Exoplanets – worlds orbiting other stars – have been discovered in a wide variety of types and sizes, from small rocky worlds to sizzling hot gas giants orbiting close to their stars. The phrase “music of the spheres” comes to mind, an ancient philosophical concept that regarded the movements of the sun, moon and planets as a form of music. While that phrase tends to evoke thoughts of classical melodies, one exoplanet in particular seems to fit the heavy metal genre better.
The planet – WASP-121b, a hot Jupiter 900 light-years from Earth – orbits so close to its star that its upper atmosphere is a sizzling 4,600 degrees Fahrenheit (2,500 Celsius). The gravity of its host star has distorted the planet into the oblong shape of an American football. First discovered in 2015, the planet is 1.8 times the mass of Jupiter.
The Hubble Space Telescope (HST) detected gas escaping from the planet, iron and magnesium gas, dubbed “heavy metals.” These new peer-reviewed results were published on August 1 in The Astronomical Journal.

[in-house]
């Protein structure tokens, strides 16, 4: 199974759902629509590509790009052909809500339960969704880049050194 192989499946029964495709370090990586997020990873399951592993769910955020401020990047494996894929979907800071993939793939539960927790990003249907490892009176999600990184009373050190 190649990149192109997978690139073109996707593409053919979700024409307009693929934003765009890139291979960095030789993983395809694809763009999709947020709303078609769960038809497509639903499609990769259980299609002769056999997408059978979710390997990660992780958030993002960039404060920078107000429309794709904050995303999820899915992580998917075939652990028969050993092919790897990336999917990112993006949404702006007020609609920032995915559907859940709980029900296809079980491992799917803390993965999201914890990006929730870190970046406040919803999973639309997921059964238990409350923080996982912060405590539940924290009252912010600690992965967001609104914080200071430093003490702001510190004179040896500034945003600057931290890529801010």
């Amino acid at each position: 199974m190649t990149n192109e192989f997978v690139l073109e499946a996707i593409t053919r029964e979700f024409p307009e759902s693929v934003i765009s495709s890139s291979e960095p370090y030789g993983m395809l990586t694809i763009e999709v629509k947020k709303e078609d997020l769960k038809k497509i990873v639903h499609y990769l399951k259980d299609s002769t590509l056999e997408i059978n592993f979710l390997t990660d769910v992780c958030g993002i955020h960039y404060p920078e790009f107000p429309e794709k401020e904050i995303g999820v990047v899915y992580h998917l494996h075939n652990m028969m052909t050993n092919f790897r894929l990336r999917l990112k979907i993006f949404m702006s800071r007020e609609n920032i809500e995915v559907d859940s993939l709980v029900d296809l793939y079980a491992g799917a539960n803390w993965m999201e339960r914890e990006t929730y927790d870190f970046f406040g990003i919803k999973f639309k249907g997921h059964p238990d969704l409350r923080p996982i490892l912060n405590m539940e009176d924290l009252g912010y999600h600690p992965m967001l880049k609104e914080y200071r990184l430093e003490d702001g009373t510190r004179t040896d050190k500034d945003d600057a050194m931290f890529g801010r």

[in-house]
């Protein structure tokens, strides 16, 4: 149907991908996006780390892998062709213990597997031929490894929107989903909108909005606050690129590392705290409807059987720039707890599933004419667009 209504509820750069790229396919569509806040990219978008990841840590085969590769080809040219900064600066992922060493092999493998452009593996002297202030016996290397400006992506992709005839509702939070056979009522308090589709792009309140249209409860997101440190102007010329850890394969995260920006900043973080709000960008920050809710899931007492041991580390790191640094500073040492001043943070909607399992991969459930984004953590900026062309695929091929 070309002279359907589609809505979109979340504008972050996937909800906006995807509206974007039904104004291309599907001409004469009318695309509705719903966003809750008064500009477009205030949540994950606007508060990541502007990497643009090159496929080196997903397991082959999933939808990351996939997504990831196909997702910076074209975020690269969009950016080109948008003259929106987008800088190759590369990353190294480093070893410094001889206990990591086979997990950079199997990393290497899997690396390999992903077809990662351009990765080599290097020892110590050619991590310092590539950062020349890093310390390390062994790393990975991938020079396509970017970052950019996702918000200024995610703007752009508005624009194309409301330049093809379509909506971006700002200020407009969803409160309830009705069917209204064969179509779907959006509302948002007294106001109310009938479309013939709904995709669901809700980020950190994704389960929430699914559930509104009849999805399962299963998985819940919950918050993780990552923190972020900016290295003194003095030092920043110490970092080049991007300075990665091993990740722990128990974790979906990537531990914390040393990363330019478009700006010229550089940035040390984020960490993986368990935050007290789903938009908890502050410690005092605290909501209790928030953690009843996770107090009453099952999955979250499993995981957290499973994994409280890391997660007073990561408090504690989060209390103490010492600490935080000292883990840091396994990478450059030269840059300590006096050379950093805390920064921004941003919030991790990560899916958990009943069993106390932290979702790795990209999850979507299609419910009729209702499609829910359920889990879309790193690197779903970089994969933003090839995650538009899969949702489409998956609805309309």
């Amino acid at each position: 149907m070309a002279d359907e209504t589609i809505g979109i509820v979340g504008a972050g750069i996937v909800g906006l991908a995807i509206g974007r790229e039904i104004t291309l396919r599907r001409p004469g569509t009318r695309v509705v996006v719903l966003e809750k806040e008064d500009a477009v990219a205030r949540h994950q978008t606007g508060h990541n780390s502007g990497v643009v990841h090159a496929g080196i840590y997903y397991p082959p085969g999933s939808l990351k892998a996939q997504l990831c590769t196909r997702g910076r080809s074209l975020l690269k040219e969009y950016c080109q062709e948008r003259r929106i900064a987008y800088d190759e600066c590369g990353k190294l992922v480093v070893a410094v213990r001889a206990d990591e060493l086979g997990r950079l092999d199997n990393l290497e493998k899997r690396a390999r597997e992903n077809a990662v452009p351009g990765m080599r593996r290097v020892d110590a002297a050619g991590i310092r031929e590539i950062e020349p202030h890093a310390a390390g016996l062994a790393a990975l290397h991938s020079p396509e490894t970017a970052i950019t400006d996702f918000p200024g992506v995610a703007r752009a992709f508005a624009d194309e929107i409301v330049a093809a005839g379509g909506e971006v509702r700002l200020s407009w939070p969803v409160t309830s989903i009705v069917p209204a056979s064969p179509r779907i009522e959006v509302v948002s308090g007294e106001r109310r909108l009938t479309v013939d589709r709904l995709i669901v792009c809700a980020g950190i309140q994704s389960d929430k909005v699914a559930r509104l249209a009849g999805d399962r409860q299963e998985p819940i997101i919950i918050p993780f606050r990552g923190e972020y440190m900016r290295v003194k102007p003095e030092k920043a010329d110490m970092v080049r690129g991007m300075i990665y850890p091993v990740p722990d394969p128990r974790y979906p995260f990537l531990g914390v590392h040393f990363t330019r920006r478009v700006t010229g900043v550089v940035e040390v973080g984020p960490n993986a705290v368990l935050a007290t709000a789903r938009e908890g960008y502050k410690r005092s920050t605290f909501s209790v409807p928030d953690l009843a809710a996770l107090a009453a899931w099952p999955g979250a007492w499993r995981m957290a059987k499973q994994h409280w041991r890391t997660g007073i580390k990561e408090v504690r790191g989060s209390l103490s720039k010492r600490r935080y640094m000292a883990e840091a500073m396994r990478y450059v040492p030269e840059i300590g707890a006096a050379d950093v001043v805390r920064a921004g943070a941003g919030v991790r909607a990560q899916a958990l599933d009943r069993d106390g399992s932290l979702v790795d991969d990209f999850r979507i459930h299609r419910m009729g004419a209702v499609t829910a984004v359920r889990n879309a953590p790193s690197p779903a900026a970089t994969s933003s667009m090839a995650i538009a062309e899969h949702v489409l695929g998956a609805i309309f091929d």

Evidence suggests that the lower atmosphere of WASP-121b is so hot that iron and magnesium remain in a gaseous state. They stream to the upper atmosphere, where they can escape into space on the coattails of hydrogen and helium gas. This is the first time that such gases have been observed escaping a hot Jupiter exoplanet. As David Sing, a researcher at Johns Hopkins University in Baltimore, Maryland, said:
Heavy metals have been seen in other hot Jupiters before, but only in the lower atmosphere. So you don’t know if they are escaping or not. With WASP-121b, we see magnesium and iron gas so far away from the planet that they’re not gravitationally bound. The heavy metals are escaping partly because the planet is so big and puffy that its gravity is relatively weak. This is a planet being actively stripped of its atmosphere.
How does this process occur? First, the star itself is hotter than the sun, and ultraviolet light from the star heats the planet’s upper atmosphere. The escaping iron and magnesium gas may also help to heat the atmosphere even more, according to Sing: